Can a Good Endorsement be Bad PR? The New Apple Watch May Save Lives, But It’ll Cost You

Last week's "Gather Round" Apple event was met with expected fanfare from tech bloggers and industry wonks alike. The keynote, Apple's first to be held in its brand new Steve Jobs theater on the Apple Park campus, included the announcements of several new iPhones, some software announcements, and the reveal of its newest line of wearables with the Apple Watch Series 4.

While there was much to nerd out over about the iPhones (adjustable depth of fields, price points nearly equal to those of a MacBook,) the Apple Watch Series 4 received the most praise and attention. Apple's new line of watches can sense your heart's electrical pulses and monitor for atrial fibrillation, a condition that's not only the most common cause of heart arrhythmia in the U.S., but the most common cause of embolic stroke, too. Apple shared the new device's endorsement by the FDA on a dedicated keynote slide, and even invited the president of the American Heart Association onstage.

“It won’t catch every instance of [atrial fibrillation], but we believe this is going to help a lot of people who didn’t otherwise know they had an issue,” Apple COO Jeff Williams said onstage at the event.

While the announcement of this feature prompted many previous naysayers of wearable tech to tweet that they would be making the Series 4 their first smartwatch purchase, others raised concerns about what this new feature means for both the tech and medical industries. At $400 for the most basic iteration of the Apple Watch, this potentially life-saving device is only realistically attainable for those with the disposable income to support such a purchase—and that model doesn't even include the cellular connectivity that the watch's other features will require (like the ability to sense when the wearer has fallen and send for help.)

To this end, a good endorsement from the FDA could actually turn out to be bad PR for Apple, a company known to offer its newest proprietary tech at premium prices, as people who need the tech might not be able to afford it. The issue of life-saving resources that are unaffordable to many also recalls several recent instances when pharmaceutical companies have made headlines for raising the price of their medications to such exorbitant numbers that those without insurance deemed the gouging to be a death sentence.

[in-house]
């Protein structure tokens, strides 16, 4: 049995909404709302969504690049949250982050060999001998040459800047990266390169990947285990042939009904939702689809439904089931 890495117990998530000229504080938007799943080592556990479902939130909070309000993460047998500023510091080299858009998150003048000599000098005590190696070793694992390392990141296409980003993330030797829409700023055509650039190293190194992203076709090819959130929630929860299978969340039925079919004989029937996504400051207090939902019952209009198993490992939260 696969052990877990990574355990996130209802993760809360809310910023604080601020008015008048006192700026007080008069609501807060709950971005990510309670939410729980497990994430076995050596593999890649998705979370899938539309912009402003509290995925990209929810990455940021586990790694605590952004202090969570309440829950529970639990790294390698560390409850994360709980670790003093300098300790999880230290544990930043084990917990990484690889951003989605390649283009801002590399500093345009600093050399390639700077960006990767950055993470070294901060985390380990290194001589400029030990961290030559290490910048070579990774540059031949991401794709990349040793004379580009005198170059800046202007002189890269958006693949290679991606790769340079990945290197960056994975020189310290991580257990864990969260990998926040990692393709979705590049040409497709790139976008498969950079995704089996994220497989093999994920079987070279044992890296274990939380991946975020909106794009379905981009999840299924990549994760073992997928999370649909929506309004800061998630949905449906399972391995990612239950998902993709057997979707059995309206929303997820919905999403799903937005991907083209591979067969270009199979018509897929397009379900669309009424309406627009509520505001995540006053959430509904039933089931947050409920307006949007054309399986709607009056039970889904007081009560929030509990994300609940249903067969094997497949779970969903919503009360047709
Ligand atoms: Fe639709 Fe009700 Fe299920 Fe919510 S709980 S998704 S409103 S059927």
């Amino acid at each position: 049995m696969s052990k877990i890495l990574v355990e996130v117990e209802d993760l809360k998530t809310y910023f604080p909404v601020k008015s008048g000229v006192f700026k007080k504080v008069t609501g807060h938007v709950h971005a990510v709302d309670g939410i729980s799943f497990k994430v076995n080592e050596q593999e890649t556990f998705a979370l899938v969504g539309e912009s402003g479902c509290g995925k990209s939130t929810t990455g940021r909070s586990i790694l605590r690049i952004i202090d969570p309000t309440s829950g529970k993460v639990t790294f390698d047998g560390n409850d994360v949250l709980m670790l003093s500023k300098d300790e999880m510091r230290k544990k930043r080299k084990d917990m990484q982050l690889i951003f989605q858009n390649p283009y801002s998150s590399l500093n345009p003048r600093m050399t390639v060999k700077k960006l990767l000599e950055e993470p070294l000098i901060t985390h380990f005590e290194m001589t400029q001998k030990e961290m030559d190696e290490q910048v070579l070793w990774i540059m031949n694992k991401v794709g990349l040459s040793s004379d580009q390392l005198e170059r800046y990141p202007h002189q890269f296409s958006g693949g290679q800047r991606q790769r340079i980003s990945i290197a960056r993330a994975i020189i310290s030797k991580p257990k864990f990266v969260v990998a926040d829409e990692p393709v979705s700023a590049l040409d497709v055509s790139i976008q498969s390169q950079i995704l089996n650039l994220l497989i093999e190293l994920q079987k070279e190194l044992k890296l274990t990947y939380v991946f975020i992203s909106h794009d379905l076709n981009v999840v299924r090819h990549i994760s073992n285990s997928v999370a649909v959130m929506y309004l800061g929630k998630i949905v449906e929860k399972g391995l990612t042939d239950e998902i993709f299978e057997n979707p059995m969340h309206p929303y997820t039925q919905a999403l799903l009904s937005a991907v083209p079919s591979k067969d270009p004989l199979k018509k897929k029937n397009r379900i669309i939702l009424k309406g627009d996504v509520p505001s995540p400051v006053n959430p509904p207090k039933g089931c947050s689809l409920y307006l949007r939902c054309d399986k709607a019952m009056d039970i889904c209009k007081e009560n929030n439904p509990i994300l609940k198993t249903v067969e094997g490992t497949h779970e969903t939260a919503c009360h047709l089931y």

Moreover, a recent story in The Atlantic warns of the additional costliness of misdiagnosis. The piece recalls when a company called AliveCor released a heart-monitoring Apple watchband, and the medical community expressed concerns that the medical system is not yet efficient enough to make efficient use of evolving wearable tech.

“At least in the U.S., the upcoming watch-driven explosion of AF diagnoses will happen in a fee-for-service environment that pays doctors and hospitals to test and treat,” cardiac electrophysiologist John Mandrola wrote in the trade publication Medscape. He added that misdiagnosis by smartwatch would both prompt an unnecessary doctor's visit and and potentialyl unnecessary (and costly) treatment.

Dave Gershgorn, a tech and A.I. reporter at Quartz, recently wrote that this FDA-cleared electrocardiogram (ECG), which is built into the device, "can get hospital-grade heart monitoring in 30 seconds, with the ability to track that heart health over time and export the data as a PDF to share with their doctor. But the FDA clearance comes with some caveats—it’s not intended for use by people under 22, or people who have already been diagnosed with certain heart conditions, according to FDA documents."

Gershgorn also tells PR News that the FDA's endorsement isn't as full-throated as it sounds.

"The FDA cleared the device, which is different from an approval, because it’s classified as a low- to moderate-risk medical device," Gershgorn says. "Not to necessarily replace other electrocardiograms or echocardiograms. There have been lots of anecdotal examples of the Apple Watch catching high or irregular heart rates, so it makes sense that Apple would try to turn that into a functionality of the Watch."

From a profit perspective it makes sense, too, he wrote: positioning the Apple Watch as a healthcare device is "a huge shift that allows Apple to turn some of the $500 billion enterprise medical device industry into consumer dollars."

Gershgorn understands concerns over the fact that the price of the new Apple Watch means this life-saving tech will only be available to those who can afford it, but stresses that the device is not a perfect solution to begin with.

"That’s totally a concern, and one worth tracking," says Gershgorn. "But on the other hand, this [tech] didn’t exist last week, and it’s not a panacea for heart conditions. It’ll be interesting to see how the commoditization of the technology plays out—now that Apple has done it there will be tons of copycats vying for the same FDA clearance at a lower price point."

Follow Dave: @DaveGershgorn

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